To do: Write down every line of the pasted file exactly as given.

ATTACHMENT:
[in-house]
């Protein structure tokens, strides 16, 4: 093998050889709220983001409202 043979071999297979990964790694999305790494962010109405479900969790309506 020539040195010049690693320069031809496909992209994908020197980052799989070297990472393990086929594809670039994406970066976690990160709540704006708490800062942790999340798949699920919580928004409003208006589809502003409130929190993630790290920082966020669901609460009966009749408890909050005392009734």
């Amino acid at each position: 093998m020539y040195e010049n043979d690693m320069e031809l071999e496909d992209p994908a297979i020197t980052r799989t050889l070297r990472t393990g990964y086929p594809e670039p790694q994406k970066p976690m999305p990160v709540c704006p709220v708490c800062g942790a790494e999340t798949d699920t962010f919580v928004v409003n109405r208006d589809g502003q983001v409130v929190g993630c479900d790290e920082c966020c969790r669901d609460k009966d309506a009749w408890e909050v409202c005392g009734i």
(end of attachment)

[in-house]
């Protein structure tokens, strides 16, 4: 093998050889709220983001409202 043979071999297979990964790694999305790494962010109405479900969790309506 020539040195010049690693320069031809496909992209994908020197980052799989070297990472393990086929594809670039994406970066976690990160709540704006708490800062942790999340798949699920919580928004409003208006589809502003409130929190993630790290920082966020669901609460009966009749408890909050005392009734």
């Amino acid at each position: 093998m020539y040195e010049n043979d690693m320069e031809l071999e496909d992209p994908a297979i020197t980052r799989t050889l070297r990472t393990g990964y086929p594809e670039p790694q994406k970066p976690m999305p990160v709540c704006p709220v708490c800062g942790a790494e999340t798949d699920t962010f919580v928004v409003n109405r208006d589809g502003q983001v409130v929190g993630c479900d790290e920082c966020c969790r669901d609460k009966d309506a009749w408890e909050v409202c005392g009734i």